Johnson with the mop has been the best so far. Clearly never picked one up in his life. 

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33 minutes ago, Gemmill said:

I'm not suggesting that Corbyn's position can't be understood if you're prepared to give it a couple of minutes thought. But it's also a position that can very easily be framed negatively by both of their main opposition parties. It's as easy for them to get their "Labour are confused" message to stick as it is for Labour to get their "well it goes like this...." message to stick. 

 

And that is a big problem.

I've said before - and I think its true even if its true that Corbyn personally is a staunch leaver - that there's nothing wrong with trying to appeal to both sides - there should be plenty of middle ground between "they're traitors" and "they're thick racists".

 

However I'm not sure there's any evidence that that appeal is working so as Ewerk said maybe it is time for a "we respect your view but you're wrong".

 

Swinson was asked the other day how she could encompass leavers if she could actually revoke and she gave no answer whatsoever - just like May and the rest of the tories maintaining that actually getting out would "heal the rift" and other such bollocks.

 

.

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38 minutes ago, Gemmill said:

 

Listen, I think Swinson has proven to be an arsehole in this campaign, but you can't expect her to do Labour a favour. They've left open goals and she is quite rightly booting the ball into the net for her own party's gain. 

 

Yeah, fair enough if that's the lay of the land. But then the LDs are no more serious about stopping Brexit than Labour are.

 

EDIT - in fact, Labour's stubborn sticking to the principle of letting the people putting this to bed would suggest they are in fact more serious than anyone else about reconciling the issue in a way that actually allows us to move forward.

Edited by Rayvin

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48 minutes ago, Anorthernsoul said:

Can someone layout Corbyn's stance on the main issues in some easy bullet points please as I'm lost with him. Tar.

 

What are the main issues in your view? They haven't released their manifesto yet so it's difficult for anyone to be totally clear on it. At my best attempt, here are the ones that sound fairly firm:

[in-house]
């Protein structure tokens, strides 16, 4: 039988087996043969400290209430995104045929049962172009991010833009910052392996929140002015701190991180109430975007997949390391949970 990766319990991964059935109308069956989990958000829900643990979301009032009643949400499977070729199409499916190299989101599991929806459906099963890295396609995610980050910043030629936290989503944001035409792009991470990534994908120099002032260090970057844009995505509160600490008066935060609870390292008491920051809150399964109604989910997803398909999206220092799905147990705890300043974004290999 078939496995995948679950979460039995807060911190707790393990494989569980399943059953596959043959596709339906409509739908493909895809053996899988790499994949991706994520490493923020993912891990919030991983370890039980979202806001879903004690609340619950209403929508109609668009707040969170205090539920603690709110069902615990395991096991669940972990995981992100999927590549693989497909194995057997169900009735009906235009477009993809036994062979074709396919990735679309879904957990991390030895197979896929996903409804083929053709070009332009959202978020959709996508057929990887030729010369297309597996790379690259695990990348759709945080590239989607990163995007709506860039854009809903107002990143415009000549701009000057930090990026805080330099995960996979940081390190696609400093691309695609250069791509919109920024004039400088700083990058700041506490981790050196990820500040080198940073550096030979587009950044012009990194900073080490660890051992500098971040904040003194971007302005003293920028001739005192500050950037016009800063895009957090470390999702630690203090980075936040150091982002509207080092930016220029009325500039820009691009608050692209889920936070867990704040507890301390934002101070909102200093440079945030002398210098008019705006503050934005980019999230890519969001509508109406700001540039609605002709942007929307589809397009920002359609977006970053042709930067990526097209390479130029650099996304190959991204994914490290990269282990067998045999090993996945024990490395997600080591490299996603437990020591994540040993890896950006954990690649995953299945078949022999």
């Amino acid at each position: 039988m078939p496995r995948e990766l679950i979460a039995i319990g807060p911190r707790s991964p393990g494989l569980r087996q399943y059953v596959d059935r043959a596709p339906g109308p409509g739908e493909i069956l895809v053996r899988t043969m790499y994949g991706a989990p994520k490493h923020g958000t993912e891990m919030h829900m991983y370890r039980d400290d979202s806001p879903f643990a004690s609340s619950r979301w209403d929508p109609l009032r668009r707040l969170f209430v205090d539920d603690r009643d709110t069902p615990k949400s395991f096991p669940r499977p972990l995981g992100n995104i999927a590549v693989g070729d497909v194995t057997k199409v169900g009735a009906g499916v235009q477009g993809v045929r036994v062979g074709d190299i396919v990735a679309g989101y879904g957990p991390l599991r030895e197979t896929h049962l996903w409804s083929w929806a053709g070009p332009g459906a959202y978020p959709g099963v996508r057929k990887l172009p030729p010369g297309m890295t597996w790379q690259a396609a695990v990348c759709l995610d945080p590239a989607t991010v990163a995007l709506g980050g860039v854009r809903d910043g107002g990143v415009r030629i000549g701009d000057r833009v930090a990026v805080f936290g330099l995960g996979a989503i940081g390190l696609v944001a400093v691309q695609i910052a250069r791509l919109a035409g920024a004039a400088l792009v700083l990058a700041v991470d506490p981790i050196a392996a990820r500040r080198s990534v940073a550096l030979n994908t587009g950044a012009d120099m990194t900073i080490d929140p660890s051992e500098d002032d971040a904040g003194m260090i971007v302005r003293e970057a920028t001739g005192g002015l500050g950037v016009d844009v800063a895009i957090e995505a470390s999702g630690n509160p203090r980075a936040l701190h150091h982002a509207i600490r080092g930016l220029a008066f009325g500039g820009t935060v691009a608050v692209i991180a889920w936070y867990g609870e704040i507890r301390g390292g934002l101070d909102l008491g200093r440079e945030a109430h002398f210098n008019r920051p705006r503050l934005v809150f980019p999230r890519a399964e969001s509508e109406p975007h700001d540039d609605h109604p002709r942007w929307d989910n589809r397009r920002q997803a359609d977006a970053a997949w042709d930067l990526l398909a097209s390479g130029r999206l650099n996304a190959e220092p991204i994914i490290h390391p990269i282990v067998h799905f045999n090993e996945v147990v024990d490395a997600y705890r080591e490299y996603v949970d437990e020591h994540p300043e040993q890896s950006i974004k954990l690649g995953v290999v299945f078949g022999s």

On Brexit he wants the people to put it to bed by going to Europe and securing a Brexit deal that won't harm the country, and then putting it back to the people in recognition of the fact that Parliament has failed sort this out.

 

On taxes it sounds like he intends to raise taxes on those earning more than £85k. Everyone else will be untouched, at least on income tax. Those earning over this figure will be paying 5% more than they are now which corresponds to a few hundred quid a year. But their take home pay is about £4k/month, so it's not a massive deal.

 

On the NHS, Labour will of course put more money in which will reduce waiting times and improve care. The country can afford this and indeed would benefit from a good round of spending, as evidenced by the fact that even the Tories are claiming that they need to spend money now. It's good economics.

 

That's all I know for certain really off the top of my head. Many other points have been raised like 4 day working weeks and so on (which I think would be better phrased as 32 hour weeks, since the data is actually that companies are just as productive with employees working 6 hours per day as they are when they work 8), but we don't know the specifics for the manifesto yet.

 

Obviously he plans to renationalise rail and some utilities as well to stop them being owned by foreign governments and ideally to lower costs (although ewerk put up a decent criticism of this move a few pages back).

Edited by Rayvin